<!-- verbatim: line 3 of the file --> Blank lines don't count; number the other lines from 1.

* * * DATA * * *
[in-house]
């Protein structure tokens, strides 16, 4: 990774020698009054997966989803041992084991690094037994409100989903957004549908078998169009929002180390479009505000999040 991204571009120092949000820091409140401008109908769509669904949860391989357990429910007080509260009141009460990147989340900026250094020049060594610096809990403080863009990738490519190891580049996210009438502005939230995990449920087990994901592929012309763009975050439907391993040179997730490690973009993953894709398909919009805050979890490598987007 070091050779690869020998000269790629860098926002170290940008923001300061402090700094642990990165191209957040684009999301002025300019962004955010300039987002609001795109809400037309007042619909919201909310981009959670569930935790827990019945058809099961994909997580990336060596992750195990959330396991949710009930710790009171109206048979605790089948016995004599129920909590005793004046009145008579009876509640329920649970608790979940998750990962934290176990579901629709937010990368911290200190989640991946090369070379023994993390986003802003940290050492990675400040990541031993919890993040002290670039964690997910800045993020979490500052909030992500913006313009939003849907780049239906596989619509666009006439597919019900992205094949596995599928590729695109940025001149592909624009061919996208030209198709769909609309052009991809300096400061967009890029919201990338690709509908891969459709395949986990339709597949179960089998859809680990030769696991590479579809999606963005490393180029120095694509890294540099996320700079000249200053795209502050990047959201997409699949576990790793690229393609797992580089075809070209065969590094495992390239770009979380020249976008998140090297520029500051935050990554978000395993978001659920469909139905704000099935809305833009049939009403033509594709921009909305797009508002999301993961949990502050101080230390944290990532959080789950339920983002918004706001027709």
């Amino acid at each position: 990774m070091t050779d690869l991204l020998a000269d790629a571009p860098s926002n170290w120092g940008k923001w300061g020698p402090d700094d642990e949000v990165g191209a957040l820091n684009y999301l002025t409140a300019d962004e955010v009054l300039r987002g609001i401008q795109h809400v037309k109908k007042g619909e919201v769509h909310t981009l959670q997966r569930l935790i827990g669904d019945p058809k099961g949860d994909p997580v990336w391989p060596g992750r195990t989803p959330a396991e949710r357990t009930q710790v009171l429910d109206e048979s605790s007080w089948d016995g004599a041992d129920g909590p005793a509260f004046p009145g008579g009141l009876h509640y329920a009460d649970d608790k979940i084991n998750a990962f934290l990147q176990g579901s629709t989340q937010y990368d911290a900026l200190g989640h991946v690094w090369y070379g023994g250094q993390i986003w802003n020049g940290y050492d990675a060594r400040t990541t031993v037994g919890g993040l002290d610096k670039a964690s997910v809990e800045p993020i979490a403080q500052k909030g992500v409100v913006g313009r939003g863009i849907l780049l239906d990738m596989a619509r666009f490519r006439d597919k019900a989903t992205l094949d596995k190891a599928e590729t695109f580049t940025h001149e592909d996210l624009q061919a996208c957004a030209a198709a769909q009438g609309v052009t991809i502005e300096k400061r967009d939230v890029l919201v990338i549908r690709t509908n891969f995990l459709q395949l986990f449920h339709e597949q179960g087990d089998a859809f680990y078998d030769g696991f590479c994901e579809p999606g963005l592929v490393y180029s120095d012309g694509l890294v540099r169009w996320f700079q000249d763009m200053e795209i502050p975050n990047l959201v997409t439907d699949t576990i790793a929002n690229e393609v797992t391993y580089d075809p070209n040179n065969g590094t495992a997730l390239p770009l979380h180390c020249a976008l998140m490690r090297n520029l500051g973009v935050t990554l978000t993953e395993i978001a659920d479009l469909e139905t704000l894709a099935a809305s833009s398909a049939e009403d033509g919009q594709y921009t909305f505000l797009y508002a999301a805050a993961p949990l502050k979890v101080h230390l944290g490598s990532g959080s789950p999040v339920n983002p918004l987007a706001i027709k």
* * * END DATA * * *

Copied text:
């Amino acid at each position: 990774m070091t050779d690869l991204l020998a000269d790629a571009p860098s926002n170290w120092g940008k923001w300061g020698p402090d700094d642990e949000v990165g191209a957040l820091n684009y999301l002025t409140a300019d962004e955010v009054l300039r987002g609001i401008q795109h809400v037309k109908k007042g619909e919201v769509h909310t981009l959670q997966r569930l935790i827990g669904d019945p058809k099961g949860d994909p997580v990336w391989p060596g992750r195990t989803p959330a396991e949710r357990t009930q710790v009171l429910d109206e048979s605790s007080w089948d016995g004599a041992d129920g909590p005793a509260f004046p009145g008579g009141l009876h509640y329920a009460d649970d608790k979940i084991n998750a990962f934290l990147q176990g579901s629709t989340q937010y990368d911290a900026l200190g989640h991946v690094w090369y070379g023994g250094q993390i986003w802003n020049g940290y050492d990675a060594r400040t990541t031993v037994g919890g993040l002290d610096k670039a964690s997910v809990e800045p993020i979490a403080q500052k909030g992500v409100v913006g313009r939003g863009i849907l780049l239906d990738m596989a619509r666009f490519r006439d597919k019900a989903t992205l094949d596995k190891a599928e590729t695109f580049t940025h001149e592909d996210l624009q061919a996208c957004a030209a198709a769909q009438g609309v052009t991809i502005e300096k400061r967009d939230v890029l919201v990338i549908r690709t509908n891969f995990l459709q395949l986990f449920h339709e597949q179960g087990d089998a859809f680990y078998d030769g696991f590479c994901e579809p999606g963005l592929v490393y180029s120095d012309g694509l890294v540099r169009w996320f700079q000249d763009m200053e795209i502050p975050n990047l959201v997409t439907d699949t576990i790793a929002n690229e393609v797992t391993y580089d075809p070209n040179n065969g590094t495992a997730l390239p770009l979380h180390c020249a976008l998140m490690r090297n520029l500051g973009v935050t990554l978000t993953e395993i978001a659920d479009l469909e139905t704000l894709a099935a809305s833009s398909a049939e009403d033509g919009q594709y921009t909305f505000l797009y508002a999301a805050a993961p949990l502050k979890v101080h230390l944290g490598s990532g959080s789950p999040v339920n983002p918004l987007a706001i027709k």